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Insider

Rice was feared, but Clark was better

The 550-some voting members of the Baseball Writers' Association of America were mailed their 2006 Hall of Fame ballots a few weeks ago. The question is, will the voters give this year's first-time candidates more attention than they did last year's? Probably not, because among the 14 first-time candidates on the ballot this year, none will receive more than token support from the voters, and only two of them -- Albert Belle and Will Clark (more on them later) -- deserve more than that. Gary DiSarcina and Gregg Jefferies were fine players, but they're not legitimate Hall of Fame candidates. The results will be announced Jan. 10.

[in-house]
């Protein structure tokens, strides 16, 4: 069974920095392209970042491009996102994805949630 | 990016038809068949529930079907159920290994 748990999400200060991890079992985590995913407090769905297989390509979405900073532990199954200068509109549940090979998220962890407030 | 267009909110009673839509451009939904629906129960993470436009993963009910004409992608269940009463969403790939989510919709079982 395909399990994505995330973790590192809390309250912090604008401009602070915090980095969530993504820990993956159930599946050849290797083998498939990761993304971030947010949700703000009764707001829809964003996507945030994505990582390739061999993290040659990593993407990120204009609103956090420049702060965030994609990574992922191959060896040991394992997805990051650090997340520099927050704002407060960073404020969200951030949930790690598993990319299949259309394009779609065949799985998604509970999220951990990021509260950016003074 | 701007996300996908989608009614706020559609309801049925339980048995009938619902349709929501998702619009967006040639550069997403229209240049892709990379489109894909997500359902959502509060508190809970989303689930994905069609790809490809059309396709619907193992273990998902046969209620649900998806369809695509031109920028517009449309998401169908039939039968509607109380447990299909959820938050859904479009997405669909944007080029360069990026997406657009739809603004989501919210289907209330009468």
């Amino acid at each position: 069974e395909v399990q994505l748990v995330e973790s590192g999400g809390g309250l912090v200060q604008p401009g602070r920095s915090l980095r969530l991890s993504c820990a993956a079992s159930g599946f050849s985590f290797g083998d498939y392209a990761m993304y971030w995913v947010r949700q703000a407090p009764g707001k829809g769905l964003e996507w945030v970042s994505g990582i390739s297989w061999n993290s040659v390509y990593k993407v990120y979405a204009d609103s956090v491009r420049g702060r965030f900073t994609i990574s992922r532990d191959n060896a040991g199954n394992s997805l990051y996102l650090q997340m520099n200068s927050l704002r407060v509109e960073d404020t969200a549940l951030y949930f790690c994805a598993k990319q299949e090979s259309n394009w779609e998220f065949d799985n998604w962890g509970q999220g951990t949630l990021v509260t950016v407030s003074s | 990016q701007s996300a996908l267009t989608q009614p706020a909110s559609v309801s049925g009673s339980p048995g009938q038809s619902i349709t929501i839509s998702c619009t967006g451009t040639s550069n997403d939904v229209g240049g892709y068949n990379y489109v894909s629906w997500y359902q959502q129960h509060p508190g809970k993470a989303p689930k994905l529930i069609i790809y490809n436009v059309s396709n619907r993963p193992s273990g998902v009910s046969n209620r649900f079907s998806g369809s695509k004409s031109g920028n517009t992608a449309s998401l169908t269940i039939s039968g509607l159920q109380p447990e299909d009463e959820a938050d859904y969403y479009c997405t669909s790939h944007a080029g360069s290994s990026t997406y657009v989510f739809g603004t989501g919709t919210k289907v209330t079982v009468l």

There are also 15 holdovers from last year's ballot, and only one of those 15 (Willie McGee, if you must know) can't be considered a serious candidate. So the ballot includes 29 names, and I could, given a few hours and an Internet connection, construct convincing arguments for 16 of them. However, based on the voting results last time around, only a few candidates have any real shot at making it this time.

A year ago, Wade Boggs and Ryne Sandberg were elected, and rightfully so. The next five in the results were Bruce Sutter (67 percent; election takes 75 percent), Jim Rice (60), Goose Gossage (55), Andre Dawson (52) and Bert Blyleven (41).